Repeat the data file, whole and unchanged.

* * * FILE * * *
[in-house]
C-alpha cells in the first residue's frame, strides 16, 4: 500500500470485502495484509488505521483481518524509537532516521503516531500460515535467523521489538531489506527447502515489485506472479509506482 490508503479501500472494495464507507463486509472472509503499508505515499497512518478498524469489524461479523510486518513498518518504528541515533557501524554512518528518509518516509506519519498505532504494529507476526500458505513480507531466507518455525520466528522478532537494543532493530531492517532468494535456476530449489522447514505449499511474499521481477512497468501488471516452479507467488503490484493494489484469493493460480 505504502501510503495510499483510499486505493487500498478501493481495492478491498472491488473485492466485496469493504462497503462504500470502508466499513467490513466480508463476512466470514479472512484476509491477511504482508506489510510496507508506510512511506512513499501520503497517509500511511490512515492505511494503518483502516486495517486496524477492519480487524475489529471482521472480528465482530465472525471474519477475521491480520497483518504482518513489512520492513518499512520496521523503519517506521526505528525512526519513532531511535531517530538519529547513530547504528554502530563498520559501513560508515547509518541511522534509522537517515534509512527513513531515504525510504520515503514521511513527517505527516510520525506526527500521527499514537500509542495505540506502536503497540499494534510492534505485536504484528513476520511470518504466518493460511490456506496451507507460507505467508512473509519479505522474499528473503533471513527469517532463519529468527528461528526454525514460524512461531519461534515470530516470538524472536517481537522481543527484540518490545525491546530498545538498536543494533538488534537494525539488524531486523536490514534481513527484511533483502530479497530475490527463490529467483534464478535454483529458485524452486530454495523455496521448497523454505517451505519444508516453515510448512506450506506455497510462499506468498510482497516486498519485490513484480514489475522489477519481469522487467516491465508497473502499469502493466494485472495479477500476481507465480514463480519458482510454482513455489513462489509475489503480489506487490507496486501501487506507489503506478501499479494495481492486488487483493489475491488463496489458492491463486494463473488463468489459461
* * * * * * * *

[in-house]
C-alpha cells in the first residue's frame, strides 16, 4: 500500500470485502495484509488505521483481518524509537532516521503516531500460515535467523521489538531489506527447502515489485506472479509506482 490508503479501500472494495464507507463486509472472509503499508505515499497512518478498524469489524461479523510486518513498518518504528541515533557501524554512518528518509518516509506519519498505532504494529507476526500458505513480507531466507518455525520466528522478532537494543532493530531492517532468494535456476530449489522447514505449499511474499521481477512497468501488471516452479507467488503490484493494489484469493493460480 505504502501510503495510499483510499486505493487500498478501493481495492478491498472491488473485492466485496469493504462497503462504500470502508466499513467490513466480508463476512466470514479472512484476509491477511504482508506489510510496507508506510512511506512513499501520503497517509500511511490512515492505511494503518483502516486495517486496524477492519480487524475489529471482521472480528465482530465472525471474519477475521491480520497483518504482518513489512520492513518499512520496521523503519517506521526505528525512526519513532531511535531517530538519529547513530547504528554502530563498520559501513560508515547509518541511522534509522537517515534509512527513513531515504525510504520515503514521511513527517505527516510520525506526527500521527499514537500509542495505540506502536503497540499494534510492534505485536504484528513476520511470518504466518493460511490456506496451507507460507505467508512473509519479505522474499528473503533471513527469517532463519529468527528461528526454525514460524512461531519461534515470530516470538524472536517481537522481543527484540518490545525491546530498545538498536543494533538488534537494525539488524531486523536490514534481513527484511533483502530479497530475490527463490529467483534464478535454483529458485524452486530454495523455496521448497523454505517451505519444508516453515510448512506450506506455497510462499506468498510482497516486498519485490513484480514489475522489477519481469522487467516491465508497473502499469502493466494485472495479477500476481507465480514463480519458482510454482513455489513462489509475489503480489506487490507496486501501487506507489503506478501499479494495481492486488487483493489475491488463496489458492491463486494463473488463468489459461